The zombie aspects in particular are well-executed: energetically messy, with plenty of blood and a sense of self-deprecation that helps to counter-balance negates the obviously low-budget approach, most apparent in the rubbery nature of the severed limbs, flying through the air. It’s as if the film is saying, “Yeah, we know we’re cheap, come along for the ride anyway.” It helps that the zombies retain some of their pre-infection character, rather than being just mindless flesh-eaters. For example, there is the maths professor who continues to mumble about a problem involving apples, while wielding an inexplicably razor-sharp yard-stick around. Mind you, this is a school which leaves chainsaws lying around, and than there’s also Aki’s spiked swim-fins [which looks and acts like the iron fan beloved of martial arts flicks]

There is, as you’d expect, copious fan service – though the title does at least explain the swimsuits, which are likely less gratuitous here than in, say, D.O.A. This is probably the least interesting aspect, and I was reminded of Fred Olen Ray’s comment that nudity is the cheapest special effect. The finale, where Aki reveals one particularly startling special talent, likely doesn’t stand up to scrutiny either: quite how she acquired the skill is never adequately explained. While there was still enough here to keep me entertained, this mild recommendation should come with a caveat that I’m significantly more tolerant of low-budget goofiness than most people.

Dir: Kōji Kawano
Star: Sasa Handa, Yuria Hidaka, Hiromitsu Kiba, Mizuka Arai, More
a.k.a. Attack Girls’ Swim Team vs. the Undead

Lipstick

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“Model behaviour”

There are times when a film doesn’t deliver anything close to what the sleeve promises. This would be one of those times. However, in this case, while disappointed, I can’t claim it was an entire waste of my time. Or, at least, it wasn’t a waste of very much of my time, coming in at a brisk 70 minutes. Yokoyama plays Arina, a fashion model who has a burgeoning online profile. However, this is not without its dangers, in some questionably creepy admirers. When one of them shows up at a fashion shoot, she and her sister, Keiko, are rescued by a conveniently passing cop, Gotoda – much to their relief. As a token of gratitude, Arina gives him a tube of lipstick, but it soon turns out that the policeman is a far bigger threat than any fan.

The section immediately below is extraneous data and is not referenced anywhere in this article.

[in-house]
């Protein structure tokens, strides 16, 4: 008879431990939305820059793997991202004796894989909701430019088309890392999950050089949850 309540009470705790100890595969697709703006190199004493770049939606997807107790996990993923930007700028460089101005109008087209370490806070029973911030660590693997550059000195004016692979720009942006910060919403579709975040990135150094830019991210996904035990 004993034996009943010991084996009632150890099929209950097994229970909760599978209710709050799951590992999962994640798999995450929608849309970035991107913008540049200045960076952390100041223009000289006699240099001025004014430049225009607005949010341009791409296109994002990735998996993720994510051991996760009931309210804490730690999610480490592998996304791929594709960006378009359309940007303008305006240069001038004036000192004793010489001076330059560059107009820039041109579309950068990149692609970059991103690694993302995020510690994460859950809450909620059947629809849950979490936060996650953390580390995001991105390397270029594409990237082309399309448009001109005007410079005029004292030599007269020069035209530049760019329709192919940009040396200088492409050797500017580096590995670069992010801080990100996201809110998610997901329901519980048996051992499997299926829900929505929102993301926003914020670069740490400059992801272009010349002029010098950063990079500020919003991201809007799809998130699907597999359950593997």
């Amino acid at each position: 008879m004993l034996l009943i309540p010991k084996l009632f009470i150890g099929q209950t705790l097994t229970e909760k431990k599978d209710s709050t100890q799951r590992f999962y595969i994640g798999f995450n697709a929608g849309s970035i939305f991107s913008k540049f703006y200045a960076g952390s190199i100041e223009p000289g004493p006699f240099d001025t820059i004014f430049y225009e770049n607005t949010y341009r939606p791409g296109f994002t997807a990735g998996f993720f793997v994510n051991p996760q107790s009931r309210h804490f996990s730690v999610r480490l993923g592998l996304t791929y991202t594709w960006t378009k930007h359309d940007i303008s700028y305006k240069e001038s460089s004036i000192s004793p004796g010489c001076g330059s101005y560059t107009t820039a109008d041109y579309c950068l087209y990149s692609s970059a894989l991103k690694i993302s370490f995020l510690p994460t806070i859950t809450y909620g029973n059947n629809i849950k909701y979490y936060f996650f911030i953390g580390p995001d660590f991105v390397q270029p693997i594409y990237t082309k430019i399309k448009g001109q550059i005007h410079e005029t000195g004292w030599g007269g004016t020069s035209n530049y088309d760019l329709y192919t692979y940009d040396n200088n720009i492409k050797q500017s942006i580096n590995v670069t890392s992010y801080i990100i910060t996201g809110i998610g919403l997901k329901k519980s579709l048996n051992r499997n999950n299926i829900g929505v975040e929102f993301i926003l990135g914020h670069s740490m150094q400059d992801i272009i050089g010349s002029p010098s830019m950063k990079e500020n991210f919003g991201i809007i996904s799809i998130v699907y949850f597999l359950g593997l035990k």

It takes quite some time to get to anything even remotely resembling what’s shown on the cover. And by remotely, I mean: no machete, and the costume worn by the heroine is nowhere near as luridly exploitational, when she finally gets to have a roof-top confrontation with Gotoda. Nor does she have the word “BITCH” written in lipstick on her thigh, though her predator’s use of lipstick is hardly any less unpleasant. Until then, it’s more of a study in psychological torture: after she’s attacked and raped, Arina finds her own sister unwilling to believe it. And even after she has got past that, the film’s most chilling scene has the model agency’s (female) lawyer explaining to her in cold, logical terms, exactly why pursuing any kind of case against Gotoda is going to cause more problems than it would solve.

It’s this, along with the realization that this is not going to be a one-off incident, because the cop has longer-term plans, which finally pushes Arina to take matters into her own hands. I’d certainly prefer to have seen this aspect expanded upon at greater length, instead of the five minutes it seems to get here. It certainly doesn’t seem adequate payback for the hell through which she has gone over the previous hour. There’s a particular resonance if you’re aware of Yokoyama’s “regular job” as an adult video star, as one imagines most Japanese viewers would be. The shift to playing a “fashion model” here is slight, but significant: she more or less gets to be herself, just with (slightly) more clothes. And I’m fairly sure she has also dealt with her share of creepy fans at some point.

It’s certainly a cheap topic and approach, and the script doesn’t bring much that’s innovative or memorable. But given the obvious limitations of budget and scope, this is effective enough – providing you are definitely NOT expecting mayhem on any significant scale. Yokoyama’s performance is good enough for the job, and it manages to strike a decent balance between drama and exploitation.

Dir: Ainosuke Shibata
Star: Miyuki Yokoyama, Hiroaki Kawatsure, Mitsuki Koga

Ghost in the Shell: The New Movie